Now that we have established the Jewish perspective of God, it is now time to analyze their view on the events that took place in the Garden of Eden. I must emphasize here that our Jewish brothers do not believe in “the original sin”. As a matter of fact Rabbi Tovia Singer has said, “The term “original sin” is unknown to the Jewish scriptures, and the church’s teachings on this doctrine are antithetical to the core principles of the Torah and its prophets”.(5) Being that the Jews don’t adhere to this doctrine I will only present certain verses that deal with the events that took place in the Garden of Eden. The first of verse is:

And God commanded the man, saying, “Of every tree of the garden you may freely eat: but the Tree of Knowledge of Good and Bad, you must not eat thereof; for on the day you eat of it, you shall surely die.”(6)

Continue in the next article: ( The Fall of Adam in the Jewish Perception 2 )

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1. Adl- Just – 1.acting with fairness and impartiality, 2. done, pursued, or given in accordance with what is morally right, 3. valid or reasonable. Adl (Islamic) is an attribute of Allah (God) meaning God is the most Just. According to Nasir Makaram Sharazi in Lessons about Allah, Prophet, Justice, Leadership and Resurrection page 220, “The meaning of God’s justice is not to remove the rights of a person nor give the rights of one to another nor to discriminate between people. He is Just in all senses of the word...” “Oppression, whether it be the taking away of a person’s rights or by giving the rights of one to another, or wastage and discrimination, does not exist in the pure Essence of God. He never punishes a person who does good. He never encourages a person who does evil, no one will be held responsible for the sins of another.“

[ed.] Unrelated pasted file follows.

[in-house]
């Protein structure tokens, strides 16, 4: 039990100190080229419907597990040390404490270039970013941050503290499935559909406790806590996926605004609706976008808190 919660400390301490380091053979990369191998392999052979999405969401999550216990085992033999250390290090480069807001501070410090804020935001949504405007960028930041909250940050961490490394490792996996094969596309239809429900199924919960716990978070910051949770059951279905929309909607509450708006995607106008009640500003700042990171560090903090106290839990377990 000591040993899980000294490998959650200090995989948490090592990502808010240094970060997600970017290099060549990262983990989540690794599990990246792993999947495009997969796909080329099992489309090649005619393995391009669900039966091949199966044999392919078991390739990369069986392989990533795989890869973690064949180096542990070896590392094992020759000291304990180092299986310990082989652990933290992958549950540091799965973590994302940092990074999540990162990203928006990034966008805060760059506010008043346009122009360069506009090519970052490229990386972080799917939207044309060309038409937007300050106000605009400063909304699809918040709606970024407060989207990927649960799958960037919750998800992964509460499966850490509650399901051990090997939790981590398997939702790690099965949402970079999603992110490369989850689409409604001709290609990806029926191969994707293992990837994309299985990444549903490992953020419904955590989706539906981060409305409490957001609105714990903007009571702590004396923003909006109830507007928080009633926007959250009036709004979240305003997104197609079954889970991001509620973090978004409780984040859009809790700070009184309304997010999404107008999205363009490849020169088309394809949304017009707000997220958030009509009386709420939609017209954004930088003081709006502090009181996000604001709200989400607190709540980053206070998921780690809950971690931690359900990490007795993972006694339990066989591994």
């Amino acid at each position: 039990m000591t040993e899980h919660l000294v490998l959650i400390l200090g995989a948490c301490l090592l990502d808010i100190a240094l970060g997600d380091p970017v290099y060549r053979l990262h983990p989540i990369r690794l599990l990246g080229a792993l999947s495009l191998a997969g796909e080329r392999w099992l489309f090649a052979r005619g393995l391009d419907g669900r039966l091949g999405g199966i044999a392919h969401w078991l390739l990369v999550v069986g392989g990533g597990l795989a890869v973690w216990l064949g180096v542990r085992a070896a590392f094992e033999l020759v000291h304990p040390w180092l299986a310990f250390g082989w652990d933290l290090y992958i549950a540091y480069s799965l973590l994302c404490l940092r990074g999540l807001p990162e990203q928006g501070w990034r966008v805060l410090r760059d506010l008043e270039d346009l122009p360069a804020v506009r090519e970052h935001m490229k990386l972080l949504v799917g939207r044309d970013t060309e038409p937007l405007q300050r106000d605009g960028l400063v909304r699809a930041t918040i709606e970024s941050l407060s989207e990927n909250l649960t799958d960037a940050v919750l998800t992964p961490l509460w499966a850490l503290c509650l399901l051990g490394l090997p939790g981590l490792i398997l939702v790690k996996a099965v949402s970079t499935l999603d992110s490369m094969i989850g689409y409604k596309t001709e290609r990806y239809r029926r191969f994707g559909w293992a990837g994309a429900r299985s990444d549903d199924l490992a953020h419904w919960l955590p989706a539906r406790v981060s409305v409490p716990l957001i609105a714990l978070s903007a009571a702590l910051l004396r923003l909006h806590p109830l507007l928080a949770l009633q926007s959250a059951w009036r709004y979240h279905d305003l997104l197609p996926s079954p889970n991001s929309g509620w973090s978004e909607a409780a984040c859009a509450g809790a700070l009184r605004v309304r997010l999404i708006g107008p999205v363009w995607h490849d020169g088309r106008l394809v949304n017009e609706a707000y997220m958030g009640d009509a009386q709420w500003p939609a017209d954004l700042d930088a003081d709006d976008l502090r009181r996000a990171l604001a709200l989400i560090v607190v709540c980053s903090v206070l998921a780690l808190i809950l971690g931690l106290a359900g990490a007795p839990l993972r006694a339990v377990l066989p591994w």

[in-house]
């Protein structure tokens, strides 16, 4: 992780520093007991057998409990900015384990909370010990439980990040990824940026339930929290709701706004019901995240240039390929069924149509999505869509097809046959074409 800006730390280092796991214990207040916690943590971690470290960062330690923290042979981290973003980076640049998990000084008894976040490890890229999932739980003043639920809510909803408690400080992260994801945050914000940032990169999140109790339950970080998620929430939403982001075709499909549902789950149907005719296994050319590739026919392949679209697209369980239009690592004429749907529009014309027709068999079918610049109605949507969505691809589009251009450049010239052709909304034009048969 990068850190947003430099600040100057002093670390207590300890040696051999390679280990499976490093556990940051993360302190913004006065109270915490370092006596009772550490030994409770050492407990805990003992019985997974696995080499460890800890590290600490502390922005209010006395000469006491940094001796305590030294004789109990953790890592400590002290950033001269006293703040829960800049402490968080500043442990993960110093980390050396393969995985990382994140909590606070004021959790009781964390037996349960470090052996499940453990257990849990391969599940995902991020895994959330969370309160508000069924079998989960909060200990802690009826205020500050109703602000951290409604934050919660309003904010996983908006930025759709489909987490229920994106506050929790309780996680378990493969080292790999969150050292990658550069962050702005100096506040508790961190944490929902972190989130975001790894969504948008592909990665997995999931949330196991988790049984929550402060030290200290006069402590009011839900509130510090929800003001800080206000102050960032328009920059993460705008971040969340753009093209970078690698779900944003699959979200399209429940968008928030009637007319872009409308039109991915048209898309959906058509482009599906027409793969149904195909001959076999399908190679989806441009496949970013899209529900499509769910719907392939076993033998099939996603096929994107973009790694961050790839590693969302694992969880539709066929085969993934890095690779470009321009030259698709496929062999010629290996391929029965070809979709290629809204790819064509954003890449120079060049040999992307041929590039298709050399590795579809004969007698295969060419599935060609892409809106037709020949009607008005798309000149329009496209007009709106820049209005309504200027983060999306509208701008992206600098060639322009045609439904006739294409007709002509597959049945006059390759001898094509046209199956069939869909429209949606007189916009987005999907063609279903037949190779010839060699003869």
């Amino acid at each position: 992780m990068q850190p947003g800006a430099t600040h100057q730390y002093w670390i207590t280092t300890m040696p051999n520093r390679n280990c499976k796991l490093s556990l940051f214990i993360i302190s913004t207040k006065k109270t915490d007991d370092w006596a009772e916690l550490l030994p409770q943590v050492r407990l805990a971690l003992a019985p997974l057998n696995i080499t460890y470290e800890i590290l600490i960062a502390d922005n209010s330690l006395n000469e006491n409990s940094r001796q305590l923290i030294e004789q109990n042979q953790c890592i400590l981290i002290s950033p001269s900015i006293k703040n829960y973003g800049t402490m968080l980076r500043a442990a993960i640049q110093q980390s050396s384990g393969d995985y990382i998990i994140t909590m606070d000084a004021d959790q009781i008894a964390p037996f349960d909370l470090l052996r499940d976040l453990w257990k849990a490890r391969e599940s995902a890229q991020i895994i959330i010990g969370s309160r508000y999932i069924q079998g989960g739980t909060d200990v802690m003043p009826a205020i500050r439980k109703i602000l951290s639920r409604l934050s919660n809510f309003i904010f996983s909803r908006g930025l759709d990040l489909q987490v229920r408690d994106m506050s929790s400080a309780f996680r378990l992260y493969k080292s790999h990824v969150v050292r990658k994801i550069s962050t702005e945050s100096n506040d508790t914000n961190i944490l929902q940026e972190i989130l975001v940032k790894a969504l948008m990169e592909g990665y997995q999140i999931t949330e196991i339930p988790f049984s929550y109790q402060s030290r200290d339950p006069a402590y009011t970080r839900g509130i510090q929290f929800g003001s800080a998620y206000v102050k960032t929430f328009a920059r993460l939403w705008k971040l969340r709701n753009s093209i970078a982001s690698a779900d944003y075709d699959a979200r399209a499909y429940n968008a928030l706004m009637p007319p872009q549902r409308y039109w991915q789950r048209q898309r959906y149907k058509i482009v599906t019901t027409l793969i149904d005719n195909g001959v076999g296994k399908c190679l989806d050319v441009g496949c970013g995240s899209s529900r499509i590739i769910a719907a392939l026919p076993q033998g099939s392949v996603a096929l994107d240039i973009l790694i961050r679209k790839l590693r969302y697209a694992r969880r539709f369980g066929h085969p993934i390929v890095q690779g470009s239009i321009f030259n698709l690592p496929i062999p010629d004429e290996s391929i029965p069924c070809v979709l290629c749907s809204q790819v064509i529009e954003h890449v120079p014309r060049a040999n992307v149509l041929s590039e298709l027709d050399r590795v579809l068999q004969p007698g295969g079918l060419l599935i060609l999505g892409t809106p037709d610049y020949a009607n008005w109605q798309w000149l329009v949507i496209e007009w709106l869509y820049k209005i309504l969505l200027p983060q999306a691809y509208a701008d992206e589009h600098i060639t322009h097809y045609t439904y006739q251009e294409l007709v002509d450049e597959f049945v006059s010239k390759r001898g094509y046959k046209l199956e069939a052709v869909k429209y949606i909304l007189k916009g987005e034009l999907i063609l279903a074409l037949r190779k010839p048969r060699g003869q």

2. Alim- All- Knowing- aware of things and able to act cleverly and judge shrewdly. having knowledge, information, or understanding. Alim (Islamic), Yasin Al-Jabouri in Allah, The Concept of God in Islam page 45, “When applied to the Almighty, is the One that Who is most Knowing: surely His knowledge encompasses everything in existence even before anything begins to exist. Nothing at all can escape His knowledge. He is the One, Whose knowledge is inclusive, be it apparent or hidden, minute or magnanimous. He knows its beginning and its end, what is above or underneath it, and what results there from.” It must be noted that God doesn’t acquire knowledge through trail and error it is apart of his essence.

3. Forgiving (Al-Gafur) - willing to forgive, especially in most circumstances.  Al-Gafur (Islamic) Al-Jabouri in Allah, The Concept of God in Islam page 38, Is God veiling of one’s sins, and His forgiveness by granting him His favor and mercy. The One Who has manifested what is beautiful and veiled what is ugly in the life of this world and Who does not inflict His penalty on him in the life hereafter. He is the One that forgives sins veils shortcomings wipes out the sin by accepting one’s repentance. He is the One Who forgives the sins though they may be great, and He veils them though they may be numerous.

4. Reference website

5. Reference website or The Book of Jewish Concepts, Philip Birnbaum, Hebrew Publishing Co. New York, 1964.

6. Gen. 2:16